Softer cash fed cattle prices, seasonally weakening wholesale beef values and a break in equity markets later in the week all added bearishness to Cattle futures for most of the week. Calves and feeder cattle traded mixed but followed suit overall.
Steers and heifers sold $1-$5/cwt. lower, according to the Agricultural Marketing Service (AMS).
Except for $1.55 higher in Aug, Feeder Cattle futures closed an average of $1.05 lower week to week on Friday (40¢ lower at the back to $2.37 lower in spot Sep).
“It is evident the calf and feeder cattle market has softened the past couple of weeks which seems rather early,” says Andrew P. Griffith, agricultural economist at the University of Tennessee, in his weekly market comments. “The summer feeder cattle market generally holds strength into the middle of September while the calf market does not begin to come under severe pressure until October. However, factors beyond the control of cattle producers are putting pressure on the market.”
Drought is part of the story. Griffith points out some form of drought covers more than 85% of the Western United States; severe drought or worse over 50% of the region. Similarly, he says drought covers 77% of the High Plains; severe or worse in 31% of the region.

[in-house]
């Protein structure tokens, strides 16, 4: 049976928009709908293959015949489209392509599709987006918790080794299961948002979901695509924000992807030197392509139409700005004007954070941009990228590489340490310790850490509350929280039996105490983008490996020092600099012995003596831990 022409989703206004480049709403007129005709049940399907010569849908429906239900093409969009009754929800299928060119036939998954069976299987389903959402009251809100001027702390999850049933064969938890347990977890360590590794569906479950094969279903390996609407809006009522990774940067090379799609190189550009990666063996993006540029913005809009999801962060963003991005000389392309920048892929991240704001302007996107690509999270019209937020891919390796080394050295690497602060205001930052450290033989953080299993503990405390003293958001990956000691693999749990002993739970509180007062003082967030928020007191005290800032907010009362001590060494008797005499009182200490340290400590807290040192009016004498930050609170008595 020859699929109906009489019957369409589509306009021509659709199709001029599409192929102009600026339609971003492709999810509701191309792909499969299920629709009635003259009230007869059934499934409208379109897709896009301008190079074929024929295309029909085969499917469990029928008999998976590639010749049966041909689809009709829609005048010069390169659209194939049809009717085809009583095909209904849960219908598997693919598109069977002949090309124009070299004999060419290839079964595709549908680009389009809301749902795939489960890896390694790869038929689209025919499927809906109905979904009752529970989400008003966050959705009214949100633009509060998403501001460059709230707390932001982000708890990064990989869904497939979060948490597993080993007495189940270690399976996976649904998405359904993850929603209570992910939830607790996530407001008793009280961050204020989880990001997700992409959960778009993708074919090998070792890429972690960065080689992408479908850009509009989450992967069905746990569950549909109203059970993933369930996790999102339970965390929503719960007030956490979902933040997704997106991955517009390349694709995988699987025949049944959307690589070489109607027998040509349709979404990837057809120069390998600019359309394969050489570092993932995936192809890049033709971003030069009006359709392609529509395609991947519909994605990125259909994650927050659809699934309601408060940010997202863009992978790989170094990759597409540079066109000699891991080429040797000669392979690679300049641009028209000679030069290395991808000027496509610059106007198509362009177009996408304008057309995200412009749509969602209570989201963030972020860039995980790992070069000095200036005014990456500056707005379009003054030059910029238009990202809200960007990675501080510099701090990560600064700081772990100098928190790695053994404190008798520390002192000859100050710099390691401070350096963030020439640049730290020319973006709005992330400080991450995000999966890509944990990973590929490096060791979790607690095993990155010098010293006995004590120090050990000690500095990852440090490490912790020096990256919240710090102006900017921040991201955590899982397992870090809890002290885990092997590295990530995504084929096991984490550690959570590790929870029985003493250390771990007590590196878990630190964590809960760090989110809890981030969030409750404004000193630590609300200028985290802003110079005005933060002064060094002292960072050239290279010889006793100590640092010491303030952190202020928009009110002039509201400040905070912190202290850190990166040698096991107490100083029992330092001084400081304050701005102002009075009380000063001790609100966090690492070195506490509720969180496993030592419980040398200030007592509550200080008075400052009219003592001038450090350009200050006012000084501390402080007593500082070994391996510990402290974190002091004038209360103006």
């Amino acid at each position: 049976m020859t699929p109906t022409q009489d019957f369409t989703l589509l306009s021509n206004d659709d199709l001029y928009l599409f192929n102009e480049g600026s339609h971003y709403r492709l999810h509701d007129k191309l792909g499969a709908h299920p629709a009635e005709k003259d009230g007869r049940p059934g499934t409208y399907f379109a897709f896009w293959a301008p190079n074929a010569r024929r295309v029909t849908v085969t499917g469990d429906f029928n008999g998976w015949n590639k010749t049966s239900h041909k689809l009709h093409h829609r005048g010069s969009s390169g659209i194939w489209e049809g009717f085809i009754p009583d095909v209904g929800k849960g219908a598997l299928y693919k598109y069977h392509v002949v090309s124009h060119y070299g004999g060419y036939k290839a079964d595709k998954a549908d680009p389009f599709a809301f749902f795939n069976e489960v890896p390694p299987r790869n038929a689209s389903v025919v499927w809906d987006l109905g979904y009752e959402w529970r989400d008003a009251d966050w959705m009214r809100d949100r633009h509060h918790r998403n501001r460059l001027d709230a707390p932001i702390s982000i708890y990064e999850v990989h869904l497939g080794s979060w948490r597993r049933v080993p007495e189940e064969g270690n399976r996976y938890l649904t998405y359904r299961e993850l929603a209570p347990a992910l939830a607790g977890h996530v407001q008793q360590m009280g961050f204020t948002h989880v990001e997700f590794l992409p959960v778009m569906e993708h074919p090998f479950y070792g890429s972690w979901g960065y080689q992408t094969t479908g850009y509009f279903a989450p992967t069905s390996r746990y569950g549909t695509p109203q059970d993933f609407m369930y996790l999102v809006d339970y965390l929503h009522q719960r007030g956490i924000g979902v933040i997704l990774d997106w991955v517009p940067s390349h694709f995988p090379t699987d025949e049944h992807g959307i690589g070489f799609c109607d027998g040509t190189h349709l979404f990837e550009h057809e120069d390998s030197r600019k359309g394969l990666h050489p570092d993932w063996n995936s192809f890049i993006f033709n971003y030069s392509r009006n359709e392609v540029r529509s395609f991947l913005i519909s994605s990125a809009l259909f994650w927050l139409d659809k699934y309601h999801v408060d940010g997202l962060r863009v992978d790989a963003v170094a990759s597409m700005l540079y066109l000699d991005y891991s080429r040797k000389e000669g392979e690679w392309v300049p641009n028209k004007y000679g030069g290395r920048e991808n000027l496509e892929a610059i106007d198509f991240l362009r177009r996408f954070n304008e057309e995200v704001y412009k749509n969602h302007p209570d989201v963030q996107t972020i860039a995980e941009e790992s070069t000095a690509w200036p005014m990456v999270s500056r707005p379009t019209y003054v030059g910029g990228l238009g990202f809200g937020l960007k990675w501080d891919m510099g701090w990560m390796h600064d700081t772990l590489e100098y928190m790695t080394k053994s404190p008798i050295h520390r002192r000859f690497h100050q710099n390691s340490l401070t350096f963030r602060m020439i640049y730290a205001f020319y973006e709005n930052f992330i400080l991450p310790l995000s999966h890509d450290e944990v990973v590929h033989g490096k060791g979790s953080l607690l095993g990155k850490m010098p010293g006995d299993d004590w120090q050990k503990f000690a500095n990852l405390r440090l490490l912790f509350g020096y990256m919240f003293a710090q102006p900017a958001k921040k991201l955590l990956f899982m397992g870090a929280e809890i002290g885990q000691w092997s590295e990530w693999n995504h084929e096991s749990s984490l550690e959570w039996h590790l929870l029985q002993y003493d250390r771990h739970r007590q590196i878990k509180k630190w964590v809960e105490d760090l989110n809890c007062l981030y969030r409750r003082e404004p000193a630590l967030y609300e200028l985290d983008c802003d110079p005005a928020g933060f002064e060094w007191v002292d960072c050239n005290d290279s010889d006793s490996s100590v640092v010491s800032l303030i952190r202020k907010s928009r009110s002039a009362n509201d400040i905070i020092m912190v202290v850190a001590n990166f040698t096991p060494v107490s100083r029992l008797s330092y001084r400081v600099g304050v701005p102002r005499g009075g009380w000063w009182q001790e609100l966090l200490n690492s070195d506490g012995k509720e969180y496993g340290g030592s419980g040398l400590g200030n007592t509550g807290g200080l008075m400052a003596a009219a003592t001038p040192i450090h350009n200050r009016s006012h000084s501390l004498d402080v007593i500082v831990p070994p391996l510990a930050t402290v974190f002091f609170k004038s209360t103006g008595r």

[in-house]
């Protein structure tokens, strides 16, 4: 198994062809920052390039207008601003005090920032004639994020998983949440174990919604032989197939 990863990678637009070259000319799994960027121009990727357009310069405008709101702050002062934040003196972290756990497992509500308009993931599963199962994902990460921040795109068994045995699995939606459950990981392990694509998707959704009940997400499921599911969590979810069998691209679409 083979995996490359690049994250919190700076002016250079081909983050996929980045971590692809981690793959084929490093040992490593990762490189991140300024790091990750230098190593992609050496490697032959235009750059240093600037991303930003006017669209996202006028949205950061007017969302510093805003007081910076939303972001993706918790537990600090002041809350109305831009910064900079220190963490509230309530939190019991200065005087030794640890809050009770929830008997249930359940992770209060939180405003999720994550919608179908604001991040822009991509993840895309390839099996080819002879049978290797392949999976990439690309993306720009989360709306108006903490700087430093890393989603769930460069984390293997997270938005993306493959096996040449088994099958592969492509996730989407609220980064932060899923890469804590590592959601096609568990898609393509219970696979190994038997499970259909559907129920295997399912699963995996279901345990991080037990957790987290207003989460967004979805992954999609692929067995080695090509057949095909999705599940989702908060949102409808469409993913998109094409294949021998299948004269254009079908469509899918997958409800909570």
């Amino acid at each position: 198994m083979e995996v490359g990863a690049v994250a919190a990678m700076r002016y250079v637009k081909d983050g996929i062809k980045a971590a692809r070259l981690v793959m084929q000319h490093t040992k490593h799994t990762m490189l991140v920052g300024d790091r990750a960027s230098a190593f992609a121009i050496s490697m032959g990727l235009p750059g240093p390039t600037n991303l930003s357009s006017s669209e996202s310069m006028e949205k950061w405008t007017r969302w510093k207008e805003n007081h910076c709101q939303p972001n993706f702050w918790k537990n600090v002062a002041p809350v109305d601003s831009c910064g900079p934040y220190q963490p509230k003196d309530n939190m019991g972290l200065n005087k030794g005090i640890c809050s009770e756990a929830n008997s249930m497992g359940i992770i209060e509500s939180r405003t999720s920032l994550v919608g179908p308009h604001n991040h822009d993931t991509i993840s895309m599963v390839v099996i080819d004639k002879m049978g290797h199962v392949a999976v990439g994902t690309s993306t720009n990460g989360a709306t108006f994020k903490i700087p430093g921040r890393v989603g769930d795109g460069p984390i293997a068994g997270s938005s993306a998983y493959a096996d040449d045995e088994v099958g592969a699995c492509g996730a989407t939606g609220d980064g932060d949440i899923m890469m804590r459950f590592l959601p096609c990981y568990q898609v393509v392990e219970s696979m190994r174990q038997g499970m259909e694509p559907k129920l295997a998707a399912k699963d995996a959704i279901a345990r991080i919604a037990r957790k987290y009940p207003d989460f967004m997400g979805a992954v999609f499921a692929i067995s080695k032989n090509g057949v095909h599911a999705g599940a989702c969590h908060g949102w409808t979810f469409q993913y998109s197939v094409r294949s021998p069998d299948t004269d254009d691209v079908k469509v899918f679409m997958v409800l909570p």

“The dry conditions led to many producers marketing calves early this year, whether that be from summer grazing programs or having to wean calves early,” Griffith explains. “The evidence of these animals moving early was seen in the August cattle on feed report. July placements were up 11% compared to last year with most of that increase coming from the lighter weight categories.”
Recently updated five-year price projections from the Food and Agricultural Policy Institute (FAPRI) at the University of Missouri peg feeder steer prices (600-650 lbs., Oklahoma City) for this year at $144.46/cwt., $150.54 next year and rising to $179.03 in 2025.
Fed Cattle Prices Droop